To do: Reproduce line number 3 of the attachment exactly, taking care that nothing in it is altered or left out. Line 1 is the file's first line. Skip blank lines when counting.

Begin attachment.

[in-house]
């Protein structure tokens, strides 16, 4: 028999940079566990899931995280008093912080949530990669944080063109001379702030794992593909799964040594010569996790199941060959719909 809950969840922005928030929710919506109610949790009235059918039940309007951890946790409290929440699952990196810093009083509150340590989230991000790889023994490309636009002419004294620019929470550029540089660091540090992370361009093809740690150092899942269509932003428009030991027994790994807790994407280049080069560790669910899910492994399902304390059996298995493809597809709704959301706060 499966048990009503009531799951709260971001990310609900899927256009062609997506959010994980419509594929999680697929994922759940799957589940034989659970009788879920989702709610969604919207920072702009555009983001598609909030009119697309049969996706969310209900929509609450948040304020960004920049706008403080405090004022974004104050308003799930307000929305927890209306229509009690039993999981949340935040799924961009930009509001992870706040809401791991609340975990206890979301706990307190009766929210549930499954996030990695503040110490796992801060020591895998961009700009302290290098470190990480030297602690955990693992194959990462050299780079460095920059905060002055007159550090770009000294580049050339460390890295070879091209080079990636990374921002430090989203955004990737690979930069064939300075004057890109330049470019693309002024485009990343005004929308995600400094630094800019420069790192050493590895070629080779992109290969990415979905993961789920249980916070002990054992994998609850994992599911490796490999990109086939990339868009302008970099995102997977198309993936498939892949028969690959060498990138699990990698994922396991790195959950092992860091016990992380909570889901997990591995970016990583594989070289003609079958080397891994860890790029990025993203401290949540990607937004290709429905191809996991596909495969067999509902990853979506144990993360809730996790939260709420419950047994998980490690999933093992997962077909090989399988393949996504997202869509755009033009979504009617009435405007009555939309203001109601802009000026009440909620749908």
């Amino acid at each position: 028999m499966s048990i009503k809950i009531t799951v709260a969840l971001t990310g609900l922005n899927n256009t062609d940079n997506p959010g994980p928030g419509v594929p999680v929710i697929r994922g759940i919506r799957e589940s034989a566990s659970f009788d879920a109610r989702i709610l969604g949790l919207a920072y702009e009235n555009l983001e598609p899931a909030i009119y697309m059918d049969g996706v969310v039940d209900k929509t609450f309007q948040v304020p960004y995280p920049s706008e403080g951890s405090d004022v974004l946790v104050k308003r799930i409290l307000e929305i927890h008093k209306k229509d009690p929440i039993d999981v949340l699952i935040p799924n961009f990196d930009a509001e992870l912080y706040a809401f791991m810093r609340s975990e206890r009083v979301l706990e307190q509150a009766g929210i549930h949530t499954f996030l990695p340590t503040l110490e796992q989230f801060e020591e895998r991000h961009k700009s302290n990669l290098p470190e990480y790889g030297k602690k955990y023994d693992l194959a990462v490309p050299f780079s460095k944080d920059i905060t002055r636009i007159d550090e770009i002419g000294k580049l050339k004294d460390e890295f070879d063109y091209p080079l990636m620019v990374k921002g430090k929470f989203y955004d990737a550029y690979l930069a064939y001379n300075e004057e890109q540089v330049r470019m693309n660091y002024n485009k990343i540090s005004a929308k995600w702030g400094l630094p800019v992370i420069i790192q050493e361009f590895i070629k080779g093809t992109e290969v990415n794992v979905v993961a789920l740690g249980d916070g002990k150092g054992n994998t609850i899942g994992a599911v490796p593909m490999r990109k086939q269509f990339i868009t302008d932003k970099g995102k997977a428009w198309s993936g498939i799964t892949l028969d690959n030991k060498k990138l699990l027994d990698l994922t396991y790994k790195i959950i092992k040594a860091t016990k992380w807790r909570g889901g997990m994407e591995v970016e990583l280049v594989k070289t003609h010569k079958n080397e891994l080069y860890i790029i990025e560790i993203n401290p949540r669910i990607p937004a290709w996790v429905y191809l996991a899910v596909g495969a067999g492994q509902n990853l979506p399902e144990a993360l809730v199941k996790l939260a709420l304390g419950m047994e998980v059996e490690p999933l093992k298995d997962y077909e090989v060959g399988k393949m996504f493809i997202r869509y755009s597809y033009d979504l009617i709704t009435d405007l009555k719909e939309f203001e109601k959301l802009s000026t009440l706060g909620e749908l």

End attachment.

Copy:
């Amino acid at each position: 028999m499966s048990i009503k809950i009531t799951v709260a969840l971001t990310g609900l922005n899927n256009t062609d940079n997506p959010g994980p928030g419509v594929p999680v929710i697929r994922g759940i919506r799957e589940s034989a566990s659970f009788d879920a109610r989702i709610l969604g949790l919207a920072y702009e009235n555009l983001e598609p899931a909030i009119y697309m059918d049969g996706v969310v039940d209900k929509t609450f309007q948040v304020p960004y995280p920049s706008e403080g951890s405090d004022v974004l946790v104050k308003r799930i409290l307000e929305i927890h008093k209306k229509d009690p929440i039993d999981v949340l699952i935040p799924n961009f990196d930009a509001e992870l912080y706040a809401f791991m810093r609340s975990e206890r009083v979301l706990e307190q509150a009766g929210i549930h949530t499954f996030l990695p340590t503040l110490e796992q989230f801060e020591e895998r991000h961009k700009s302290n990669l290098p470190e990480y790889g030297k602690k955990y023994d693992l194959a990462v490309p050299f780079s460095k944080d920059i905060t002055r636009i007159d550090e770009i002419g000294k580049l050339k004294d460390e890295f070879d063109y091209p080079l990636m620019v990374k921002g430090k929470f989203y955004d990737a550029y690979l930069a064939y001379n300075e004057e890109q540089v330049r470019m693309n660091y002024n485009k990343i540090s005004a929308k995600w702030g400094l630094p800019v992370i420069i790192q050493e361009f590895i070629k080779g093809t992109e290969v990415n794992v979905v993961a789920l740690g249980d916070g002990k150092g054992n994998t609850i899942g994992a599911v490796p593909m490999r990109k086939q269509f990339i868009t302008d932003k970099g995102k997977a428009w198309s993936g498939i799964t892949l028969d690959n030991k060498k990138l699990l027994d990698l994922t396991y790994k790195i959950i092992k040594a860091t016990k992380w807790r909570g889901g997990m994407e591995v970016e990583l280049v594989k070289t003609h010569k079958n080397e891994l080069y860890i790029i990025e560790i993203n401290p949540r669910i990607p937004a290709w996790v429905y191809l996991a899910v596909g495969a067999g492994q509902n990853l979506p399902e144990a993360l809730v199941k996790l939260a709420l304390g419950m047994e998980v059996e490690p999933l093992k298995d997962y077909e090989v060959g399988k393949m996504f493809i997202r869509y755009s597809y033009d979504l009617i709704t009435d405007l009555k719909e939309f203001e109601k959301l802009s000026t009440l706060g909620e749908l």